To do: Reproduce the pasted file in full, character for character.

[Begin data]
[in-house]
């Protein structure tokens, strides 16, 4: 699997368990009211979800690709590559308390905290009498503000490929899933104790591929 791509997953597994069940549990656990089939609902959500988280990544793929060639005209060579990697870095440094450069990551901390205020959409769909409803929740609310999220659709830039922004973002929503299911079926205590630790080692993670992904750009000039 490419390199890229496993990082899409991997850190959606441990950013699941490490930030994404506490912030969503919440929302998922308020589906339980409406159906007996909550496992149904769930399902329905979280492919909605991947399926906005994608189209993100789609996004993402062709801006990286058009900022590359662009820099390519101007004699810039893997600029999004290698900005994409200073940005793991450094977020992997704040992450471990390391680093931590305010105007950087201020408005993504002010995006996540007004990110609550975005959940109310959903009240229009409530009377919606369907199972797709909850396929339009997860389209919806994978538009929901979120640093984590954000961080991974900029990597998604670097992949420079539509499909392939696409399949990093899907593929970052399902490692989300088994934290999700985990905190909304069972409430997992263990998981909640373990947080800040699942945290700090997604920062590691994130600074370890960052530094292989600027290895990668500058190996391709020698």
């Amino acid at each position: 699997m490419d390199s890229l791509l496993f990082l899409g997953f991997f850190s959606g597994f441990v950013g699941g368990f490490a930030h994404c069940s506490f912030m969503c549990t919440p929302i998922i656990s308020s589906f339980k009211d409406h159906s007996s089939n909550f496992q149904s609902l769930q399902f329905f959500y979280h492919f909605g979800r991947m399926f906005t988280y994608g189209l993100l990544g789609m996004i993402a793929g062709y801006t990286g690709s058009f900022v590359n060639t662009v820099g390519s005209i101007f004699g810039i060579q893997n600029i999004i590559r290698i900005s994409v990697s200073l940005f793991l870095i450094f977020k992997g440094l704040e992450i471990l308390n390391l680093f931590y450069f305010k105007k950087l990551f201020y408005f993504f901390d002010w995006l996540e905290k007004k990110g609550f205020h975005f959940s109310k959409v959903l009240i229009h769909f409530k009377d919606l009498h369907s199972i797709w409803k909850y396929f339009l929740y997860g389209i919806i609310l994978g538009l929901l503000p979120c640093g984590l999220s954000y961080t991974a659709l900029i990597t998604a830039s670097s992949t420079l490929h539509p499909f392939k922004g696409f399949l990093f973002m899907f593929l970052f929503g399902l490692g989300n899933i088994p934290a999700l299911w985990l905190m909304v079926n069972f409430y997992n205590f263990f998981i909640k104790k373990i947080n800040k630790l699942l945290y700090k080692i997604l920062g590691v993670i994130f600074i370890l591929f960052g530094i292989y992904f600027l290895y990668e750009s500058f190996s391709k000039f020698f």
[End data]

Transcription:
[in-house]
């Protein structure tokens, strides 16, 4: 699997368990009211979800690709590559308390905290009498503000490929899933104790591929 791509997953597994069940549990656990089939609902959500988280990544793929060639005209060579990697870095440094450069990551901390205020959409769909409803929740609310999220659709830039922004973002929503299911079926205590630790080692993670992904750009000039 490419390199890229496993990082899409991997850190959606441990950013699941490490930030994404506490912030969503919440929302998922308020589906339980409406159906007996909550496992149904769930399902329905979280492919909605991947399926906005994608189209993100789609996004993402062709801006990286058009900022590359662009820099390519101007004699810039893997600029999004290698900005994409200073940005793991450094977020992997704040992450471990390391680093931590305010105007950087201020408005993504002010995006996540007004990110609550975005959940109310959903009240229009409530009377919606369907199972797709909850396929339009997860389209919806994978538009929901979120640093984590954000961080991974900029990597998604670097992949420079539509499909392939696409399949990093899907593929970052399902490692989300088994934290999700985990905190909304069972409430997992263990998981909640373990947080800040699942945290700090997604920062590691994130600074370890960052530094292989600027290895990668500058190996391709020698």
């Amino acid at each position: 699997m490419d390199s890229l791509l496993f990082l899409g997953f991997f850190s959606g597994f441990v950013g699941g368990f490490a930030h994404c069940s506490f912030m969503c549990t919440p929302i998922i656990s308020s589906f339980k009211d409406h159906s007996s089939n909550f496992q149904s609902l769930q399902f329905f959500y979280h492919f909605g979800r991947m399926f906005t988280y994608g189209l993100l990544g789609m996004i993402a793929g062709y801006t990286g690709s058009f900022v590359n060639t662009v820099g390519s005209i101007f004699g810039i060579q893997n600029i999004i590559r290698i900005s994409v990697s200073l940005f793991l870095i450094f977020k992997g440094l704040e992450i471990l308390n390391l680093f931590y450069f305010k105007k950087l990551f201020y408005f993504f901390d002010w995006l996540e905290k007004k990110g609550f205020h975005f959940s109310k959409v959903l009240i229009h769909f409530k009377d919606l009498h369907s199972i797709w409803k909850y396929f339009l929740y997860g389209i919806i609310l994978g538009l929901l503000p979120c640093g984590l999220s954000y961080t991974a659709l900029i990597t998604a830039s670097s992949t420079l490929h539509p499909f392939k922004g696409f399949l990093f973002m899907f593929l970052f929503g399902l490692g989300n899933i088994p934290a999700l299911w985990l905190m909304v079926n069972f409430y997992n205590f263990f998981i909640k104790k373990i947080n800040k630790l699942l945290y700090k080692i997604l920062g590691v993670i994130f600074i370890l591929f960052g530094i292989y992904f600027l290895y990668e750009s500058f190996s391709k000039f020698f």